Read Well-Read Black Girl: Finding Our Stories, Discovering Ourselves by Glory Edim Online

Well-Read Black Girl: Finding Our Stories, Discovering Ourselves

An inspiring collection of essays by black women writers, curated by the founder of the popular book club Well-Read Black Girl, on the importance of recognizing ourselves in literature.Remember that moment when you first encountered a character who seemed to be written just for you? That feeling of belonging can stick with readers the rest of their lives--but it doesn't come...

Title : Well-Read Black Girl: Finding Our Stories, Discovering Ourselves
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Number of Pages : 272 pages
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Well-Read Black Girl: Finding Our Stories, Discovering Ourselves Reviews

  • Katherine D. Morgan

    I read this and I cried. Growing up as a black woman in America, I haven’t always felt seen, especially in the white world of literature. I devoured these essays. Even if I didn’t fully bond with one, the message was clear and I discovered new books to read, some not even in my preferred genre (memoir, nonfiction, essays). Read this book. Buy your friend this book. Cherish this book. Seriously. You’re going to love it. Also the illustrations are gorgeous. You can’t miss that beautiful cover ❤ ...more

  • Reading in Black & White

    This book perfectly captures what it feels like to be a black girl that loves books and the difference they can make in your life...I can’t wait for everyone to experience this one!!!

  • Michelle

    I remember the time my teacher placed a copy of I Know Why the Caged Bird Sings in my hands. I identified strongly with young Maya. Through her walk a sense of power was infused in me. I felt that I could endure. Just the idea that a little brown girl's voice held that much power. I remember shortly after that Dr. Angelou came to visit my local library. She towered over the patrons yet she always managed to embrace everyone at their own level. Even at that young age I understood that I was in th ...more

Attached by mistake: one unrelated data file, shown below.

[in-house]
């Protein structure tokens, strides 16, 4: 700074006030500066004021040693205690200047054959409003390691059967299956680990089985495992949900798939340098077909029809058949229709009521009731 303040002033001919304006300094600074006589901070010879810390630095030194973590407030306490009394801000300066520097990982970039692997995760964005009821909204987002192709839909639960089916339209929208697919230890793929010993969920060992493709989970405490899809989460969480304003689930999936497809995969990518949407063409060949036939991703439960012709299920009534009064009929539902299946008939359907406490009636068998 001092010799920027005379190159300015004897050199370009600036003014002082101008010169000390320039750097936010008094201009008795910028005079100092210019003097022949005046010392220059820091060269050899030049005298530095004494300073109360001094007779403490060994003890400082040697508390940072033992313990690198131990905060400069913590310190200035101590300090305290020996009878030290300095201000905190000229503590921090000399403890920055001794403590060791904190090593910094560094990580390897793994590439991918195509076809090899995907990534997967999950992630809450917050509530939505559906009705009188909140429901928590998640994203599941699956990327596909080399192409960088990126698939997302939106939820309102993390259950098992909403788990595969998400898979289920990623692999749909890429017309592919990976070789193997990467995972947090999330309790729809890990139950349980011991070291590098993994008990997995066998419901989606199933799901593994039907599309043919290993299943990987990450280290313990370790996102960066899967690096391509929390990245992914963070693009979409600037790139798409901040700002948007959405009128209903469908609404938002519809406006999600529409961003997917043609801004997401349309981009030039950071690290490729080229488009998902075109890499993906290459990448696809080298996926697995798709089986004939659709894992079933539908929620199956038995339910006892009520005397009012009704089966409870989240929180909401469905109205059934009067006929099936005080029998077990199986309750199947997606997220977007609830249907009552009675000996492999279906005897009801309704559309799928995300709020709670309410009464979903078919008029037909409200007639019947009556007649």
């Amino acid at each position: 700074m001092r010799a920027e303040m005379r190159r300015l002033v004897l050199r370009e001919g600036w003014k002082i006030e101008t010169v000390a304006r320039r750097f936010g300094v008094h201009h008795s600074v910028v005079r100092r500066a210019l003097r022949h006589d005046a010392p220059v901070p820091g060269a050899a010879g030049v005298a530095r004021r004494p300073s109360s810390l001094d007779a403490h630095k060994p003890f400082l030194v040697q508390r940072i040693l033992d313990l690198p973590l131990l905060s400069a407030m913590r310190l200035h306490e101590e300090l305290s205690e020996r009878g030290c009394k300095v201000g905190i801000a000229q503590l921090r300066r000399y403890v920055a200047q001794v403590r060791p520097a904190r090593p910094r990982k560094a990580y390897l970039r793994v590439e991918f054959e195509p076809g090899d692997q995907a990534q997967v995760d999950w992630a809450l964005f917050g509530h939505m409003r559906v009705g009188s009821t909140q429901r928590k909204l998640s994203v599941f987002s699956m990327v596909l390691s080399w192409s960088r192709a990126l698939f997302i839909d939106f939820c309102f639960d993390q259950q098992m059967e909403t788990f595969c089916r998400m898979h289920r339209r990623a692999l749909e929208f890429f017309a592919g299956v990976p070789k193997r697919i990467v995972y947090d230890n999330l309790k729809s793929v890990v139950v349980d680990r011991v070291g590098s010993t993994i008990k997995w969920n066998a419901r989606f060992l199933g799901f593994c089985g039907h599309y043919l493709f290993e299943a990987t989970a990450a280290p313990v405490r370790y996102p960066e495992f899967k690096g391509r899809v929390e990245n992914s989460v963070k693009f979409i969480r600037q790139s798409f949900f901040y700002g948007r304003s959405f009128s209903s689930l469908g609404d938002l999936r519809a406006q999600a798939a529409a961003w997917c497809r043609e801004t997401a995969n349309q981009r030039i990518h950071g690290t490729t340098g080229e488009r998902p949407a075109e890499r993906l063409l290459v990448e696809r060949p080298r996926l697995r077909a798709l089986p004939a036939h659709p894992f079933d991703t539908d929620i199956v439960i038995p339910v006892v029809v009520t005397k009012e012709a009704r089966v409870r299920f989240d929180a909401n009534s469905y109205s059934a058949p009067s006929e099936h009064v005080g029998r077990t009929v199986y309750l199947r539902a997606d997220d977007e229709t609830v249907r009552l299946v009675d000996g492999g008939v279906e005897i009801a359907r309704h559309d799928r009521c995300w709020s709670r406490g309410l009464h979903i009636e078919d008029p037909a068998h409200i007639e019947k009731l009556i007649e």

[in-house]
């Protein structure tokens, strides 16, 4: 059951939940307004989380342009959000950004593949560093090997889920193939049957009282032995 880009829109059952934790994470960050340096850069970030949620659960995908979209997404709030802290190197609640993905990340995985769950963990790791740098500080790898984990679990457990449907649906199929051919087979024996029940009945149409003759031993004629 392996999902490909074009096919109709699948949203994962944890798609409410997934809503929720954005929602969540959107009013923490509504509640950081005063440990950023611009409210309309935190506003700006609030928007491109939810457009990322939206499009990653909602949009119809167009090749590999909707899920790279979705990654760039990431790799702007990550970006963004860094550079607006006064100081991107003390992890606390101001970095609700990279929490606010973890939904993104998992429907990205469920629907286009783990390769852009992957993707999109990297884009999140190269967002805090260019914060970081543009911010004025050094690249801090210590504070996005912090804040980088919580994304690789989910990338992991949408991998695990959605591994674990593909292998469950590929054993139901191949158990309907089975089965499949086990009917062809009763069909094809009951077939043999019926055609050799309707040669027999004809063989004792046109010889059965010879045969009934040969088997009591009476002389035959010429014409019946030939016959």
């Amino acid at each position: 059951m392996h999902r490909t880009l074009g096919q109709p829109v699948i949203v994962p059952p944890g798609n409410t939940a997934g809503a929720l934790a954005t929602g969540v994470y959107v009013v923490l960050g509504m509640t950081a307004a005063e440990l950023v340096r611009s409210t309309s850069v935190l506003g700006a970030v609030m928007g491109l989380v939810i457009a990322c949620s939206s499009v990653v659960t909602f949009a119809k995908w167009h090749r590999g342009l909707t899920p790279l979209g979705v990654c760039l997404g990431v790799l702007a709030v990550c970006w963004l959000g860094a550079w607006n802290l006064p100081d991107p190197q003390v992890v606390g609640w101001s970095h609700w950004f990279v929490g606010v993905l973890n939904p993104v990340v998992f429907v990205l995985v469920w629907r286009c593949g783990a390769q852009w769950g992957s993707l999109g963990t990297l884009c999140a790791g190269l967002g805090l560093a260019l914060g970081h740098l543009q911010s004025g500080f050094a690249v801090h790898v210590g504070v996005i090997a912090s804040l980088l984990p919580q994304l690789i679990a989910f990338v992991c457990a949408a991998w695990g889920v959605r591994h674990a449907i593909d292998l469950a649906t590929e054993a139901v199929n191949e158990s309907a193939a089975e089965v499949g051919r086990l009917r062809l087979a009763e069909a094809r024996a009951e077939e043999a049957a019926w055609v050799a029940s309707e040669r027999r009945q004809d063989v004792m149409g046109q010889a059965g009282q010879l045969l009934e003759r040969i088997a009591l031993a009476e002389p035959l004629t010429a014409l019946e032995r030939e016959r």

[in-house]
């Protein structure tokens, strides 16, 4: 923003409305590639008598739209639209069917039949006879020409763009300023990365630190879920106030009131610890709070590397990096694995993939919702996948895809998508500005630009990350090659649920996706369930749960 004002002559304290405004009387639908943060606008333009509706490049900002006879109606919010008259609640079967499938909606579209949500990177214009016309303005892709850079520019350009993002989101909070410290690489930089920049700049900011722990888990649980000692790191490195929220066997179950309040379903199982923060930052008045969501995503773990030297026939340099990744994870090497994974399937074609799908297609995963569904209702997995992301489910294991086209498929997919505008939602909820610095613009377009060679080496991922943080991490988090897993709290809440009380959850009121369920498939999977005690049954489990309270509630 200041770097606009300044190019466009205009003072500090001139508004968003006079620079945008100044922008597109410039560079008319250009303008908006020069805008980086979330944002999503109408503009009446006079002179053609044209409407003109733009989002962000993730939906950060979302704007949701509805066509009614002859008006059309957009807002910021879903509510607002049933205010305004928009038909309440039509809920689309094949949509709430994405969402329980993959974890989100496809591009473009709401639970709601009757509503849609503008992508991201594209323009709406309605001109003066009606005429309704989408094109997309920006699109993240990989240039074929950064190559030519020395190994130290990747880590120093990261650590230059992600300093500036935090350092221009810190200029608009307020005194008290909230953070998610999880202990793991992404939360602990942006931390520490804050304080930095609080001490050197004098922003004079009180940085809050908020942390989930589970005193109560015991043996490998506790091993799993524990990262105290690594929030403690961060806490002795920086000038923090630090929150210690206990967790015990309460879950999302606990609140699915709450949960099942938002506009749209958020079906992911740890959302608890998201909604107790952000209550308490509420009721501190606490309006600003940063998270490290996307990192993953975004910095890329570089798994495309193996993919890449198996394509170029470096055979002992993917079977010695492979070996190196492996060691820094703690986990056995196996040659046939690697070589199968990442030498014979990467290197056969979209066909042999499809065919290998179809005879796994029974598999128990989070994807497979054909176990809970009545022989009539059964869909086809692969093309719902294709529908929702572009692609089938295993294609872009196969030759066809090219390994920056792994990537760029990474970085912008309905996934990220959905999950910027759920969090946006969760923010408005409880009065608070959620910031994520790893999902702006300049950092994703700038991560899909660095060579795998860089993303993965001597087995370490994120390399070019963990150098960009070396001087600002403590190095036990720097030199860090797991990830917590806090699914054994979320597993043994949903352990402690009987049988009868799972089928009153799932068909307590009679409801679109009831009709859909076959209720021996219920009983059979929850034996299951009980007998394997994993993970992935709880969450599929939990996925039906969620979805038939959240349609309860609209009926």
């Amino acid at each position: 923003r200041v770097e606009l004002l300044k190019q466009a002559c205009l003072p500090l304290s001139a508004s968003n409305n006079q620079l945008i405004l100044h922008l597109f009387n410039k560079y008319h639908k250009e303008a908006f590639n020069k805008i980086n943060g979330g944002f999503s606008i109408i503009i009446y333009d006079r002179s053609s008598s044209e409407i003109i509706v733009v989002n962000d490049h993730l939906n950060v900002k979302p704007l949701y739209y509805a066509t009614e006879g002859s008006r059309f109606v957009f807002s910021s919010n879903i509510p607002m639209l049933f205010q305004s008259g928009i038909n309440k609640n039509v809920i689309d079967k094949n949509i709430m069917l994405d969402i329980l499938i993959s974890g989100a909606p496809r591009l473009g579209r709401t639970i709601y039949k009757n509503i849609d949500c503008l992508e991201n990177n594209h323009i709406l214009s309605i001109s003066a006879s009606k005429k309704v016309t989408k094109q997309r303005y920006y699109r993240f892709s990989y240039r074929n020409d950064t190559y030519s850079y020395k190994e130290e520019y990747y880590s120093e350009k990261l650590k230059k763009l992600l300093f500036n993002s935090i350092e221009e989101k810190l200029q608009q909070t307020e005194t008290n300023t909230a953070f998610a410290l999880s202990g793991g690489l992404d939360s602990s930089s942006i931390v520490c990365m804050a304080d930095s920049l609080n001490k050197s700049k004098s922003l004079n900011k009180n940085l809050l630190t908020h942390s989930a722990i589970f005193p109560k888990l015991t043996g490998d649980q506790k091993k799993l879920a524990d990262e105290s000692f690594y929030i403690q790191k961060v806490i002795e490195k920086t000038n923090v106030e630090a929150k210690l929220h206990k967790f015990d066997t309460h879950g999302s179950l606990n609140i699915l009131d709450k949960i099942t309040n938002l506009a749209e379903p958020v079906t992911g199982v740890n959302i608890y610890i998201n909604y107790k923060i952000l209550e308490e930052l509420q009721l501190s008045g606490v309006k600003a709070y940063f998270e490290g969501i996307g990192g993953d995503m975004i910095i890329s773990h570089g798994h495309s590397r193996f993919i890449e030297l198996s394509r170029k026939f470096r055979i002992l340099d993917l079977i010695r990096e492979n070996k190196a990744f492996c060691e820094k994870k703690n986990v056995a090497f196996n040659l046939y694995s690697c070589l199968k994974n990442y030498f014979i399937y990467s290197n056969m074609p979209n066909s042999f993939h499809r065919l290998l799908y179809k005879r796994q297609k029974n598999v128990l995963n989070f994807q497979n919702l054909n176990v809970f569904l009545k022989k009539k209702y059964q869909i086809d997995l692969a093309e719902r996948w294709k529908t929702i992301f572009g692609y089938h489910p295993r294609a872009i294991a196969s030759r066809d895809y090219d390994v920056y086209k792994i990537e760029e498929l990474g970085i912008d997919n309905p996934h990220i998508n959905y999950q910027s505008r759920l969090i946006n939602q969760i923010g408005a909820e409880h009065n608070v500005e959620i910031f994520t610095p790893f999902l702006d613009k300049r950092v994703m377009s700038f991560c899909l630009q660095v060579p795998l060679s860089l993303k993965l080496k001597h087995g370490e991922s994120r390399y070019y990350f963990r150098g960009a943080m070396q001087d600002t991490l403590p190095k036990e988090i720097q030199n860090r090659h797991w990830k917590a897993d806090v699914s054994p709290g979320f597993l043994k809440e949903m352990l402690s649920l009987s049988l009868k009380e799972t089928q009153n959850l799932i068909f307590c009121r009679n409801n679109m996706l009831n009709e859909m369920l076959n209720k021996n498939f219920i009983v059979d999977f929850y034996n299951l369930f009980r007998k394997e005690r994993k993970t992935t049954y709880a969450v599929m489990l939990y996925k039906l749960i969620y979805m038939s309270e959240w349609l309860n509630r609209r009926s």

• Jade

    If you are anything like me you understand the crazy love one can have for reading. I have read, devoured, books for as long as I can remember (literally as my mum taught me to read when I was only a few years old). I spent my elementary school years pretending I was George in The Famous Five, or Harriet the Spy. Later on I was Cathy yearning after Heathcliff and then Jacqueline in Gone To Soldiers. I always had a pool of heroines I could relate to and who I wanted to be. Growing up it never daw ...more

  • Kate Olson

    ✨ literary spark

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    This essay collection is pure gold, my reading friends. An anthology of works about books and reading by some of the most prominent Black female writers today, these essays divulge a vast array of texts that inspired and shaped each author.

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    As a school librarian I have always firmly believed that there is no childhood canon that will reach all children, necessitating wide-ranging collections available to all. This book solidified that belief.

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    We have no idea what work will conne
    ...more

  • Stacie C

    I’ve always been a voracious reader. My mother used to read me bedtime stories at night and as soon as I learned how to read, more often than not you would find me with a book in my hands. There are two books that stand out that were an obvious reflection of me and my family: The People Could Fly by Virginia Hamilton and Pass It On: African American Poetry by Wade Hudson. Those two books had Black people on the covers, Black people on the pages and were about Black people. Those were the two boo ...more

  • Twheat

    I love reading books about reading. I especially enjoyed this one as it brought together stories from Some of our best black authors. It shines a light on the importance of hearing these voices regardeless of race, age or gender. The essays were creative and original. It was a treat to read some of my favorite authors like Tayari Jones, some I had not read in awhile such as Rebecca Walker and a few new names I’ll be sure and pick up!

  • Lori

    Editor Glory Edim shares authors' brief reflections on their literary influences, primarily in terms of books or their authors. These stories are broken up by short bibliographies of black-women-authored books fitting specific categories. The author's essays include white and black authors, both male and female. I wish Edim's lists included mysteries written by black authors, but it did not. A closing bibliography includes the titles mentioned throughout the book. Since the book is written prima ...more